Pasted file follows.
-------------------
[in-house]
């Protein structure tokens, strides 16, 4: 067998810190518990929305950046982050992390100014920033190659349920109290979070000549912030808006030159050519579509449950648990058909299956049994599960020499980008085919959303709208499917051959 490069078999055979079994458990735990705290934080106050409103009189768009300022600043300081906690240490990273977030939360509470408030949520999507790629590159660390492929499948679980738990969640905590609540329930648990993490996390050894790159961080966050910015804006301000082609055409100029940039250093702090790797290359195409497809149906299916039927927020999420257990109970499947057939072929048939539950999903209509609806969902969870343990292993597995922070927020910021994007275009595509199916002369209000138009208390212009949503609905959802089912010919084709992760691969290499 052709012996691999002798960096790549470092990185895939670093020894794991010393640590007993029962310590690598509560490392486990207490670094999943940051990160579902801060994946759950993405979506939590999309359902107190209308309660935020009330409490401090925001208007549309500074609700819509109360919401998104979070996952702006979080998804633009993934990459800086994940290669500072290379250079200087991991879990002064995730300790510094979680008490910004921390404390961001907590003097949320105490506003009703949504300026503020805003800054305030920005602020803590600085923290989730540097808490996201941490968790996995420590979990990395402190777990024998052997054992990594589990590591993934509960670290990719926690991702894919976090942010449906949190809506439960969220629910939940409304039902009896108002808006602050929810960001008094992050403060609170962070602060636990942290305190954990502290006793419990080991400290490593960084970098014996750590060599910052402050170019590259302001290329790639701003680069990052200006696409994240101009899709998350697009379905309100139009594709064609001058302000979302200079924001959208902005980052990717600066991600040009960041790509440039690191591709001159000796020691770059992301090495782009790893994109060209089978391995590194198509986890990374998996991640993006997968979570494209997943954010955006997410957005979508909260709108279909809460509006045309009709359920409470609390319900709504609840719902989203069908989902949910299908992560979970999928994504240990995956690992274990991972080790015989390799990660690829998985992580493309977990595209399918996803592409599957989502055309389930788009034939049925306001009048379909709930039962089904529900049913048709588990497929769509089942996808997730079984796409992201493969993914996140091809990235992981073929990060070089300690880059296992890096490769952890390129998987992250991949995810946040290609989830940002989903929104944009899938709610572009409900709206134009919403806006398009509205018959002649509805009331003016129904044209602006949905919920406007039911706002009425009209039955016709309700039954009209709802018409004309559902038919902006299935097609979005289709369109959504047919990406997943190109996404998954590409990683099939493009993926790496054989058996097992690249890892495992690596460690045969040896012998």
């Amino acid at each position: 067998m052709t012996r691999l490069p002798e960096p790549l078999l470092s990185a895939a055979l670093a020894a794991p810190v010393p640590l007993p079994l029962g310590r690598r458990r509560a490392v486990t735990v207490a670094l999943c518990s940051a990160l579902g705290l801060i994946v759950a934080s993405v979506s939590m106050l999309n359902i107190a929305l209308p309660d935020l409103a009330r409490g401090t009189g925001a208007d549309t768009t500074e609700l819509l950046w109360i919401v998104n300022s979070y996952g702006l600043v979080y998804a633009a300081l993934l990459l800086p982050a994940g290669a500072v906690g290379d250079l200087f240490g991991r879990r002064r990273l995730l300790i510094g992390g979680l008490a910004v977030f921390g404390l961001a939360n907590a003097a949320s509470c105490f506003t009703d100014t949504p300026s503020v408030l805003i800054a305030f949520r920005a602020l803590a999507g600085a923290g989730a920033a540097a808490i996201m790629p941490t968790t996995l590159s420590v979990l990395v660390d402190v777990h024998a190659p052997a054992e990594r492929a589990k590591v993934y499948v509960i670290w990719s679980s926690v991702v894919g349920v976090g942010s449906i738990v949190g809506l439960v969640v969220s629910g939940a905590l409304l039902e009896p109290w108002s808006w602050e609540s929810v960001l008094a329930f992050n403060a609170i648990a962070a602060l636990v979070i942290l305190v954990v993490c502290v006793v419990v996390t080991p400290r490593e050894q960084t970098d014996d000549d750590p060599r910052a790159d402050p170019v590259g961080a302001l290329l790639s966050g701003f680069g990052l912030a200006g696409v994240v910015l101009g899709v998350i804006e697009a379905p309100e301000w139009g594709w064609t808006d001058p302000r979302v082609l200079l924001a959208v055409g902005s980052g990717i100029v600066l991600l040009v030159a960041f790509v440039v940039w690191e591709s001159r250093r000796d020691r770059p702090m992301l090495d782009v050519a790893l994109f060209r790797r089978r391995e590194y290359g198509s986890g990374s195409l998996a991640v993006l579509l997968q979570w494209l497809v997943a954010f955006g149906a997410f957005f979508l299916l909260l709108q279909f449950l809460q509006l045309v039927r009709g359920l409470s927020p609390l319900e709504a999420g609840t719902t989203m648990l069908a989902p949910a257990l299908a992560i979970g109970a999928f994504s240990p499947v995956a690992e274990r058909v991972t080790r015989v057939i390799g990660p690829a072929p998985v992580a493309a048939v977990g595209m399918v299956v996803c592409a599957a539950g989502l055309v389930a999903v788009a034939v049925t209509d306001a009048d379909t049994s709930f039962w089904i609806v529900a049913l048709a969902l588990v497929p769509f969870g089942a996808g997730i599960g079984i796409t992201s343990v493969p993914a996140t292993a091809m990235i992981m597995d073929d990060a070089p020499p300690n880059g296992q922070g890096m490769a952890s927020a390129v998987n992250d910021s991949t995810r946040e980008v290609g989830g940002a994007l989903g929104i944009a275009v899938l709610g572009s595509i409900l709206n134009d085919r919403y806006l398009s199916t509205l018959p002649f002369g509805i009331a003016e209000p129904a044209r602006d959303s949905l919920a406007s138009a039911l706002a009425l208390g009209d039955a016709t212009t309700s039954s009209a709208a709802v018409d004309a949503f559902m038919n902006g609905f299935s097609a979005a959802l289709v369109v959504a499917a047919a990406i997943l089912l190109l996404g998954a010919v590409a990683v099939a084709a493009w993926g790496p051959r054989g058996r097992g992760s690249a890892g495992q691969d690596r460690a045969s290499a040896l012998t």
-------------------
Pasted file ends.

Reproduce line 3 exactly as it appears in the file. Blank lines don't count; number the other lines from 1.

């Amino acid at each position: 067998m052709t012996r691999l490069p002798e960096p790549l078999l470092s990185a895939a055979l670093a020894a794991p810190v010393p640590l007993p079994l029962g310590r690598r458990r509560a490392v486990t735990v207490a670094l999943c518990s940051a990160l579902g705290l801060i994946v759950a934080s993405v979506s939590m106050l999309n359902i107190a929305l209308p309660d935020l409103a009330r409490g401090t009189g925001a208007d549309t768009t500074e609700l819509l950046w109360i919401v998104n300022s979070y996952g702006l600043v979080y998804a633009a300081l993934l990459l800086p982050a994940g290669a500072v906690g290379d250079l200087f240490g991991r879990r002064r990273l995730l300790i510094g992390g979680l008490a910004v977030f921390g404390l961001a939360n907590a003097a949320s509470c105490f506003t009703d100014t949504p300026s503020v408030l805003i800054a305030f949520r920005a602020l803590a999507g600085a923290g989730a920033a540097a808490i996201m790629p941490t968790t996995l590159s420590v979990l990395v660390d402190v777990h024998a190659p052997a054992e990594r492929a589990k590591v993934y499948v509960i670290w990719s679980s926690v991702v894919g349920v976090g942010s449906i738990v949190g809506l439960v969640v969220s629910g939940a905590l409304l039902e009896p109290w108002s808006w602050e609540s929810v960001l008094a329930f992050n403060a609170i648990a962070a602060l636990v979070i942290l305190v954990v993490c502290v006793v419990v996390t080991p400290r490593e050894q960084t970098d014996d000549d750590p060599r910052a790159d402050p170019v590259g961080a302001l290329l790639s966050g701003f680069g990052l912030a200006g696409v994240v910015l101009g899709v998350i804006e697009a379905p309100e301000w139009g594709w064609t808006d001058p302000r979302v082609l200079l924001a959208v055409g902005s980052g990717i100029v600066l991600l040009v030159a960041f790509v440039v940039w690191e591709s001159r250093r000796d020691r770059p702090m992301l090495d782009v050519a790893l994109f060209r790797r089978r391995e590194y290359g198509s986890g990374s195409l998996a991640v993006l579509l997968q979570w494209l497809v997943a954010f955006g149906a997410f957005f979508l299916l909260l709108q279909f449950l809460q509006l045309v039927r009709g359920l409470s927020p609390l319900e709504a999420g609840t719902t989203m648990l069908a989902p949910a257990l299908a992560i979970g109970a999928f994504s240990p499947v995956a690992e274990r058909v991972t080790r015989v057939i390799g990660p690829a072929p998985v992580a493309a048939v977990g595209m399918v299956v996803c592409a599957a539950g989502l055309v389930a999903v788009a034939v049925t209509d306001a009048d379909t049994s709930f039962w089904i609806v529900a049913l048709a969902l588990v497929p769509f969870g089942a996808g997730i599960g079984i796409t992201s343990v493969p993914a996140t292993a091809m990235i992981m597995d073929d990060a070089p020499p300690n880059g296992q922070g890096m490769a952890s927020a390129v998987n992250d910021s991949t995810r946040e980008v290609g989830g940002a994007l989903g929104i944009a275009v899938l709610g572009s595509i409900l709206n134009d085919r919403y806006l398009s199916t509205l018959p002649f002369g509805i009331a003016e209000p129904a044209r602006d959303s949905l919920a406007s138009a039911l706002a009425l208390g009209d039955a016709t212009t309700s039954s009209a709208a709802v018409d004309a949503f559902m038919n902006g609905f299935s097609a979005a959802l289709v369109v959504a499917a047919a990406i997943l089912l190109l996404g998954a010919v590409a990683v099939a084709a493009w993926g790496p051959r054989g058996r097992g992760s690249a890892g495992q691969d690596r460690a045969s290499a040896l012998t």